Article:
It’s Women’s History Month and British Science Week. We need to focus our attentions much earlier to get more girls to succeed in STEM subjects.
The under representation of females in STEM careers is a major problem, not just for education but crucially for our economy too. As this excellent article argues, if half of the population isn’t contributing to the best ideas, then they can’t be, in fact, the best ideas. As we enter the fourth industrial revolution, STEM has never been more important, and we need to leverage the best of all our talents and skills in this crucial sector.
The issue is well known amongst employers and indeed there are a number of schemes already in place which aim to raise awareness of STEM careers for women. So why aren’t we seeing an uplift in representation? My view is that we need to be providing support earlier if we are to see a sustained impact.
Research shows that children begin to form their occupational aspirations within primary school. At the age of 6 – 8 years, naïve early understandings turn them towards some possible futures and away from others. From the ages of 9 to 13 children further limit the number of possible occupations; for being a different gender, the wrong level, or being beyond their capabilities.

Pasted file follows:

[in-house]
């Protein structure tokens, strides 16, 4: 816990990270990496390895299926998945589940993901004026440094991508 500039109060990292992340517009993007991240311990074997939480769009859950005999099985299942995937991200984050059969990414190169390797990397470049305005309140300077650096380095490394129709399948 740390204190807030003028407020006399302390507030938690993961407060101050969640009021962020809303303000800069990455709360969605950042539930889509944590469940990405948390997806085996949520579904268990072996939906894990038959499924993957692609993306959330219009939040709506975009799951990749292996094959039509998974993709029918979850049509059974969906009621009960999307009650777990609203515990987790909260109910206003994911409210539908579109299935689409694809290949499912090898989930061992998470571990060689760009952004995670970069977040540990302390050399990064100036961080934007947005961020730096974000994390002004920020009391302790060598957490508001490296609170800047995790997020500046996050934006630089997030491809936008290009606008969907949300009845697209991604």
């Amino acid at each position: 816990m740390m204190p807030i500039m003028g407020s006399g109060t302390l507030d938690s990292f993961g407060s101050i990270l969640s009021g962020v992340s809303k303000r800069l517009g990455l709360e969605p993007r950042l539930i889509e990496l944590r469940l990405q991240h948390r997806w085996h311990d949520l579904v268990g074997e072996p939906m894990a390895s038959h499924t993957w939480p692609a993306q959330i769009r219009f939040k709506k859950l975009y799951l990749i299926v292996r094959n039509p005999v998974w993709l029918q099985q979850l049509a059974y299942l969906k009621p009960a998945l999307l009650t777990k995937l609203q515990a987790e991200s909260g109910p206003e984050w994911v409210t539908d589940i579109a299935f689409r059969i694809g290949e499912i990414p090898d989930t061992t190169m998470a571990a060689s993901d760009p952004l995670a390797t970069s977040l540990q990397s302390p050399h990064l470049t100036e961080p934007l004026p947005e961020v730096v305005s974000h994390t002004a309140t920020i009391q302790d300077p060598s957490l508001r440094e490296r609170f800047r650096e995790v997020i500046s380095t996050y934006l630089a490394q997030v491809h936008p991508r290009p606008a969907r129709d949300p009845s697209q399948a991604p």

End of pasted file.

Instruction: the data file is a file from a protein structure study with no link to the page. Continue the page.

The transition from primary to secondary school is a particular challenge in science, as the offer within primary schools varies widely and teachers do not routinely collaborate on pedagogy and curriculum across the divide. Upper KS2 in many primary schools is often characterised by a rigid focus on maths and English, since these from the basis for school accountability measures. In this context, science teaching during year six can be seriously constrained or even squeezed out altogether.
As a result, many science teachers in KS3 do not have a sufficient picture of what the children have already learned at primary school, and therefore they tend to deliver lessons which re-teach content which at least some of the children already know.
Facing a less challenging curriculum for science at KS3, many students are turned off from science just as they are beginning to make important decisions about their future lives. By the time they typically begin hearing about any kind of careers advice, the science route has too often already been closed off.
At SHINE, we support innovations in science education which can change this, helping girls and children from other under represented groups to boost their confidence in science and experience success. Achieve in Science and Space Camps were both created by passionate teachers who took the initiative to apply for funding through Let Teachers SHINE.
We’re on the lookout again for new ideas to boost attainment and confidence in science, so, if you know a teacher who wants to make a difference, please encourage them to apply.